And a maiden hung o'er him with aid unavailing,
And held to his lips the cold goblet in vain ;
As vain thy enchantments, O Queen of wild Numbers,
To a bard when the reign of his fancy is o'er,
And the quick pulse of feeling in apathy slumbers-
Farewell, then - Enchantress; - I meet thee no




PLAIN as her native dignity of mind,
Arise the tomb of her we have resign'd;
Unflaw'd and stainless be the marble scroll,
Emblem of lovely form, and candid soul.-
But, oh! what symbol may avail, to tell
The kindness, wit, and sense, we loved so well!
What sculpture show the broken ties of life,
Here buried with the parents, friend, and wife!
Or on the tablet stamp each title dear,
By which thine urn, EUPHEMIA, claims the tear!
Yet taught, by thy meek sufferance, to assume
Patience in anguish, hope beyond the tomb,
Resign'd, though sad, this votive verse shall flow,
And brief, alas! as thy brief span below.

1[Mrs. Euphemia Robison, wife of William Erskine, Esq. (afterwards Lord Kinedder,) died September, 1819, and was buried at Saline in the county of Fife, where these lines are inscribed on the tombstone.]



As the worn war-horse, at the trumpet's sound, Erects his mane, and neighs, and paws the ground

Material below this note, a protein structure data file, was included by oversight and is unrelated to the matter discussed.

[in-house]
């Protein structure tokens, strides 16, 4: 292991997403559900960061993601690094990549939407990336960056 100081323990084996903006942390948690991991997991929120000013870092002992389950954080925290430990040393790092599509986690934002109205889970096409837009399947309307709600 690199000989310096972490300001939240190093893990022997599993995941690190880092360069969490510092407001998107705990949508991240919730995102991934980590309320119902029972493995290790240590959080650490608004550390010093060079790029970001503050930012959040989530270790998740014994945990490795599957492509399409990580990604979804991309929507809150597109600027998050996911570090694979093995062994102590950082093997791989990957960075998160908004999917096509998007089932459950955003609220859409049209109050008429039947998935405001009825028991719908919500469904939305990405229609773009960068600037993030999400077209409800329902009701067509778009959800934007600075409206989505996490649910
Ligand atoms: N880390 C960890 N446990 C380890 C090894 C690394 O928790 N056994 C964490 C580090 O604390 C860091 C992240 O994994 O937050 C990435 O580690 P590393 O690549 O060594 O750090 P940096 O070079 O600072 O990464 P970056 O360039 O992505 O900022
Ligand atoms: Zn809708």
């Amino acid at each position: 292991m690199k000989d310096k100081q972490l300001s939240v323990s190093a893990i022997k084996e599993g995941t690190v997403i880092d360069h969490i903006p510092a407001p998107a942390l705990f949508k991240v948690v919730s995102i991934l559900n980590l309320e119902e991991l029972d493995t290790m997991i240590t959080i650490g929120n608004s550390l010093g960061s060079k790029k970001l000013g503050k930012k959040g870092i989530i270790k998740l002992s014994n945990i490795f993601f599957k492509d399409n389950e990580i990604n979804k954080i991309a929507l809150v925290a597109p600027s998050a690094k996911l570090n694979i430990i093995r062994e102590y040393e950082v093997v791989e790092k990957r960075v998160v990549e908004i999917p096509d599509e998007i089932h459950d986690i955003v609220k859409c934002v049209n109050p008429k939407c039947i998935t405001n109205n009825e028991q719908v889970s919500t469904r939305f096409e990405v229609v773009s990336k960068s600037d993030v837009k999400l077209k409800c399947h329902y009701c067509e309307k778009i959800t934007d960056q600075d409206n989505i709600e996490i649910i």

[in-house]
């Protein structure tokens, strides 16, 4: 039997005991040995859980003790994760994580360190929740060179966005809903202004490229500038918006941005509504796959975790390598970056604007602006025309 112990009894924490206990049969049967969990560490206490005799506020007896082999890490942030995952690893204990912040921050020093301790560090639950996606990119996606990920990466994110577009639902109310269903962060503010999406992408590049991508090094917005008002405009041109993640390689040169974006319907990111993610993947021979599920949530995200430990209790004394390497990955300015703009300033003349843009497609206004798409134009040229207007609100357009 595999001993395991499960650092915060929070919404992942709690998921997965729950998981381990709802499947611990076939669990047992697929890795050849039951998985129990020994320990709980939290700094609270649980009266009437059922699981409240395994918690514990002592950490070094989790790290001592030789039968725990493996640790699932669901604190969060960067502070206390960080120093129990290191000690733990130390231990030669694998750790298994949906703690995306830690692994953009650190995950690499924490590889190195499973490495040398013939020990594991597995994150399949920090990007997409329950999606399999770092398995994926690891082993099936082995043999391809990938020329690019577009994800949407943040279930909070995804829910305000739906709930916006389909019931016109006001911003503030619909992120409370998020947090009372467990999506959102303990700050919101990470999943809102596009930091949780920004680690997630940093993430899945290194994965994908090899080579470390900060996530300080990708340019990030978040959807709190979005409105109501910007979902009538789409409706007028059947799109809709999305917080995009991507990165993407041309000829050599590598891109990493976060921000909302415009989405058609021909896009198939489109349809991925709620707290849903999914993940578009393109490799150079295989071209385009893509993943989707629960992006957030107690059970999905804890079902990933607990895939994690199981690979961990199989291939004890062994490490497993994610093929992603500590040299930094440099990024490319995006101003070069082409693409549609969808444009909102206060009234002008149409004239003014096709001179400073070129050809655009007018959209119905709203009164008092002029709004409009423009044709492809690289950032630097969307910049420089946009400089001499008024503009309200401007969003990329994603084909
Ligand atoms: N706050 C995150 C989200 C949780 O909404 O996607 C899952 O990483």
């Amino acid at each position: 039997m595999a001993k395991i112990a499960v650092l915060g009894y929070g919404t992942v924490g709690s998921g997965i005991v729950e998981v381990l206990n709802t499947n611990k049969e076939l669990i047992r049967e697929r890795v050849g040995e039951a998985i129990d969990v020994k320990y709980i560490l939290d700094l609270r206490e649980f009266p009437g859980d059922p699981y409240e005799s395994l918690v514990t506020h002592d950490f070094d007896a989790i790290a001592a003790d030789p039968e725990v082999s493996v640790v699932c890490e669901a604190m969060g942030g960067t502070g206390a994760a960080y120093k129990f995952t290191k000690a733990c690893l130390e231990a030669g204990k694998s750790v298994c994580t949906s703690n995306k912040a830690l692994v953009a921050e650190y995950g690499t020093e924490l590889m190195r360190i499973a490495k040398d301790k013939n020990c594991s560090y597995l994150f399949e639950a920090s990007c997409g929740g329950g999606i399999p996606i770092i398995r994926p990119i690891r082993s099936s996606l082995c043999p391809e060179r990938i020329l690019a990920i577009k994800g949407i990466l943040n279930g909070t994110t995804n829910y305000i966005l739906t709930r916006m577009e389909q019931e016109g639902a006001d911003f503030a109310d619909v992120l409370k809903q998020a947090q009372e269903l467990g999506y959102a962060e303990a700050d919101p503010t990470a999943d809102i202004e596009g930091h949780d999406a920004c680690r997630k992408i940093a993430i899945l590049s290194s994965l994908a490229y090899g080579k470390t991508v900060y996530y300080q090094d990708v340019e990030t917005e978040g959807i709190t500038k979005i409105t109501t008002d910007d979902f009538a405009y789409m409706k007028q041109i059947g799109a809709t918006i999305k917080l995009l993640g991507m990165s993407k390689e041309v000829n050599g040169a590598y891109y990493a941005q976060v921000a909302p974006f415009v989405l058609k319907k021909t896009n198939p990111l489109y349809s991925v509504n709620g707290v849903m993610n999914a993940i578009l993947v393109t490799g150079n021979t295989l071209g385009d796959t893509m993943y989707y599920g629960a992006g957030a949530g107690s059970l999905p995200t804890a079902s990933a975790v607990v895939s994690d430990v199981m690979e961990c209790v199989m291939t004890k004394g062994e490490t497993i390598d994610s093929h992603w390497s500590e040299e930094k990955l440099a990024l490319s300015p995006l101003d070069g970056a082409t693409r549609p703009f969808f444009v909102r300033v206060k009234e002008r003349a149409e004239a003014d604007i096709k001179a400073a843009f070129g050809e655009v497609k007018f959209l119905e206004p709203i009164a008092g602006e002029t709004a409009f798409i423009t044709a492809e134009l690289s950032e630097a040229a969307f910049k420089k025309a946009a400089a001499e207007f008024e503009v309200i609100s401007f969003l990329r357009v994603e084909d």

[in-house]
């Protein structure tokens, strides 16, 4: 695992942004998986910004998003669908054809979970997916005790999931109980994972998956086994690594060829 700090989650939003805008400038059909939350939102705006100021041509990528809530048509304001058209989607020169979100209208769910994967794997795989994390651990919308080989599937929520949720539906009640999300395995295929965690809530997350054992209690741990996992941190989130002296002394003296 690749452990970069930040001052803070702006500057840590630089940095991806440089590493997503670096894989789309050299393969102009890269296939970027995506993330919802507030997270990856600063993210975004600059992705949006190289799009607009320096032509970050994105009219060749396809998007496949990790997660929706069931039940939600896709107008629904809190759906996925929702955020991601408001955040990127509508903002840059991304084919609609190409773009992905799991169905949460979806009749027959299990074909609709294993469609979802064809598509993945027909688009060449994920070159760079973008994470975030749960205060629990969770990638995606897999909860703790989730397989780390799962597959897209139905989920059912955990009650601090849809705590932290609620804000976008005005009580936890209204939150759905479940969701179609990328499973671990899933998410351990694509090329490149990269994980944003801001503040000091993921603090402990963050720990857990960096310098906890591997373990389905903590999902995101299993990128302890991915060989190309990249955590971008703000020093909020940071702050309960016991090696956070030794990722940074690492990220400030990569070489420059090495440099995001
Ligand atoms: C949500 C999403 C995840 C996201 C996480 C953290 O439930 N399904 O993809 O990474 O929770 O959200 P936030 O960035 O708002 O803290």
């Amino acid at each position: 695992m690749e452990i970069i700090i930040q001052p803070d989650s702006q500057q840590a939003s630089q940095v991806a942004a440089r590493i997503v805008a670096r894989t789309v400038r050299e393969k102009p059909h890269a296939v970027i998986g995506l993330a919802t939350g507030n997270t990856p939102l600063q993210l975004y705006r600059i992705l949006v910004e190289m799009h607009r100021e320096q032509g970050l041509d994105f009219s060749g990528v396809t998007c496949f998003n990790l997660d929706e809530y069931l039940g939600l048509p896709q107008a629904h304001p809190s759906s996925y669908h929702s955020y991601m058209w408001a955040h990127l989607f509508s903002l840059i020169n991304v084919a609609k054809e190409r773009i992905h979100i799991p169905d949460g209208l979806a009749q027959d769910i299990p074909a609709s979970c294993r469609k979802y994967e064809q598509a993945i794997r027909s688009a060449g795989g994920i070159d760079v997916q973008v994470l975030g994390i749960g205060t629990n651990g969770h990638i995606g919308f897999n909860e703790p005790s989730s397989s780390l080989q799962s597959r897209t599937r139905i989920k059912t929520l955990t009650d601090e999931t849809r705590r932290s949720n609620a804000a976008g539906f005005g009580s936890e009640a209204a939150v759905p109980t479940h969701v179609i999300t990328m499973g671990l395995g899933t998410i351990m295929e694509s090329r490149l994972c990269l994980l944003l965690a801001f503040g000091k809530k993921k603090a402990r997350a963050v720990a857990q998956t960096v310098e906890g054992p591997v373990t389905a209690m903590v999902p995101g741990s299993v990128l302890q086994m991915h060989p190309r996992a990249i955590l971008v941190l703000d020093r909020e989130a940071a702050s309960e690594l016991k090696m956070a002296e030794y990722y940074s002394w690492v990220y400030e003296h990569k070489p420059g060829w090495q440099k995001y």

[These lines first appeared, April 5, 1817, in a weekly sheet, called "The Sale Room," conducted and published by Messrs Ballantyne and Co., at Edinburgh. In a note prefixed, Mr. James Ballantyne says, "The character fixed upon, with happy propriety, for Kemble's closing scene, was Macbeth, in which he took his final leave of Scotland on the evening of Saturday, the 29th March, 1817. He had laboured under a severe cold for a few days before, but on this memorable night the physical annoyance yielded to the energy of his mind.-'He was,' he said, in the green-room, immediately before the curtain rose, determined to leave behind him the most perfect specimen of his art which he *had ever shown;' and his success was complete. At the moment of the tyrant's death the curtain fell by the universal acclamation of the audience. The applauses were vehement and prolonged; they ceased were resumed rose again-were reiterated and again were hushed. In a few minutes the curtain ascended, and Mr. Kemble came forward in the dress of Macbeth, (the audience by a consentaneous movement rising to receive him,) to deliver his farewell. . . . . . . “Mr. Kemble delivered these lines with exquisite beauty, and with an effect that was evidenced by the tears and sobs of many of the audience. His own emotions were very conspicuous. When his farewell was closed, he lingered long on the stage, as if unable to retire. The house again stood up, and cheered him with the waving of hats and long shouts of applause. At length, he finally retired, and, in so far as regards Scotland, the curtain dropped upon his professional life for ever."]